This Tuesday I jumped at the opportunity to go to a daily Mass at my daughters’ school. I don’t often get to go because I don’t want to push my 5 year-old son too much since he thinks Mass is “boring.” ( I plan to remind him of this fact when he becomes Pope.) This day, however, his oldest sister convinced him that it would be fun as he would be able to sit with her and her friends and for whatever reason, he bought it.
On Tuesday morning we did our usual drop-off at the school at 7:30 and since Mass does not start until 9:40, I figured the three little kids and I could fit in a quick trip to the grocery store. We did fine with the time, but what I forgot to figure in was when I would eat my breakfast. Arriving home to put away the groceries, a quick glance at the clock told me I had a decision to make. Do I eat breakfast or do I continue my fast so that I may receive Eucharist at Mass? Knowing that I had a talk to attend after Mass and would not get home until after noon, and knowing that I get shaky if I don’t eat, I decided that I must eat something. I grabbed a quick pear and a cup of coffee and we were back out the door on our way to Mass.
Mass was wonderful! Two of my oldest daughter’s friends and my two oldest daughters took the three little kids and I sat behind them. This gave me some actual time to focus on the Mass. When it came time for the Consecration, I was struck with a yearning that surprised me. I have on occasion been required to abstain from receiving Communion but lately, I have been offering my Communion for someone else, so when it came time to do that offering, I was dismayed that I would have nothing to offer. Not only did I feel the distance from Our Lord and the sense of loss of grace for myself, but now I felt it for the person for whom I had been sacrificing that grace. The interesting thing about all of this, though, is that I did feel the consolation of realizing deeply what I was missing. It gave me a small sense that I may just be growing in my understanding, or at least spiritual understanding, of the Eucharist.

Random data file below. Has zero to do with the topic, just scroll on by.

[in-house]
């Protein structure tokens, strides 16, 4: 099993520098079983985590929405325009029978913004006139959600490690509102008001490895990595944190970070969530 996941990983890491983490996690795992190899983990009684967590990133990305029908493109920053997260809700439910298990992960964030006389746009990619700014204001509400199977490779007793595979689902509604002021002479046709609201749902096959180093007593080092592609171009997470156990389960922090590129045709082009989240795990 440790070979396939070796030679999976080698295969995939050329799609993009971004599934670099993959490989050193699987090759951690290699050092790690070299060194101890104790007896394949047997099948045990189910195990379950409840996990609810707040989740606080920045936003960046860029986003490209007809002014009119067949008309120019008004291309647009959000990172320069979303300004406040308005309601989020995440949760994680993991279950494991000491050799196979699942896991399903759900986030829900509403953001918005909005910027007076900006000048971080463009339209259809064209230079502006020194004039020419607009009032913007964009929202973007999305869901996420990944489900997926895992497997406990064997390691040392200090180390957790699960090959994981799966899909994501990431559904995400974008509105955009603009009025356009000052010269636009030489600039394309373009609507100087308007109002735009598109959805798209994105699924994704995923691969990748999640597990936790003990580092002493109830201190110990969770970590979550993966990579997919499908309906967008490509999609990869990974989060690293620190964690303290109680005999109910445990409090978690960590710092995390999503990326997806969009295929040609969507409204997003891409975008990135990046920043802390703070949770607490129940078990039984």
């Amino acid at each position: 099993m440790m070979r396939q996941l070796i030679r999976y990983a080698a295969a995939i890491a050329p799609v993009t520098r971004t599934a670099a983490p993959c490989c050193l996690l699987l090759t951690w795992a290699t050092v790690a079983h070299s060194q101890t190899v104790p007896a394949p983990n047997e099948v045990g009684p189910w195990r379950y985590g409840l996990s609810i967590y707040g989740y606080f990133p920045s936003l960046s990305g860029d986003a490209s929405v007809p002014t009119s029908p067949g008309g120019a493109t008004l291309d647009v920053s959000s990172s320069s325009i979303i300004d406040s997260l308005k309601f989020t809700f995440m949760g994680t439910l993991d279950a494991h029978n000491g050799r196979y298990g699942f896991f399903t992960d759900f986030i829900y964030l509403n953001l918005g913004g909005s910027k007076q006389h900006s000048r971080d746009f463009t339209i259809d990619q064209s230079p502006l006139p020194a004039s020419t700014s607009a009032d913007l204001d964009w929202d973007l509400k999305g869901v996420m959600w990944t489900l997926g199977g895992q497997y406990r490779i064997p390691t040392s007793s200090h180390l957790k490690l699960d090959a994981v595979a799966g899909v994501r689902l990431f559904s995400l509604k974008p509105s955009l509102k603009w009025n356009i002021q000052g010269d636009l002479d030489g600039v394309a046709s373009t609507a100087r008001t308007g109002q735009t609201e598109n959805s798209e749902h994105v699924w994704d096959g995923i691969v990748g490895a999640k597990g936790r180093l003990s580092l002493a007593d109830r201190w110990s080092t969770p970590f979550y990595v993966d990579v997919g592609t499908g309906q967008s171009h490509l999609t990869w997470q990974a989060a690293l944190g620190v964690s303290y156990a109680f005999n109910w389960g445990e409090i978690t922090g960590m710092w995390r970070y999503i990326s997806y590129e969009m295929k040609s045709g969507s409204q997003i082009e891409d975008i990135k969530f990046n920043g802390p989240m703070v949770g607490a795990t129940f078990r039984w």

I prayed to Our Lord that I may receive a Spiritual Communion. There is a formal prayer for this, but I can never seem to remember it, so I pray the one that I teach my younger children before their First Communion.
“Dear Lord, I believe that you are truly present in the Holy Eucharist. Although I cannot receive you now, please come to me spiritually and give me your grace. Amen.” Then, I believe I added a small comment about how sorry I was that I was not able to receive Him now.
This time, I also prayed for the one for whom I have been offering my Communions lately. As much as I love receiving the Body, Blood, Soul and Divinity of Our Lord and Savior in Holy Communion, this event gave me moment to pause and appreciate all the more the wonderful and awesome (in the true sense of the word) gift the Eucharist is to us. Being present at the Mass, yet not being able to receive Our Lord brought with it not only sadness at the distance I was required to maintain and a reminder that our sins make this divide greater, but a deeper understanding of what a gift Our Lord has given to us in the Sacrament of the Eucharist. And so, I received a fair amount of grace anyway because Our God is pretty Awesome like that!
is a Catholic speaker, blogger, podcaster and writer. She believes that the Grace of God received through Prayer, Sacrament, and Scripture is the easiest and best way to grow in our faith.
Looking for Something? Try This Handy Search: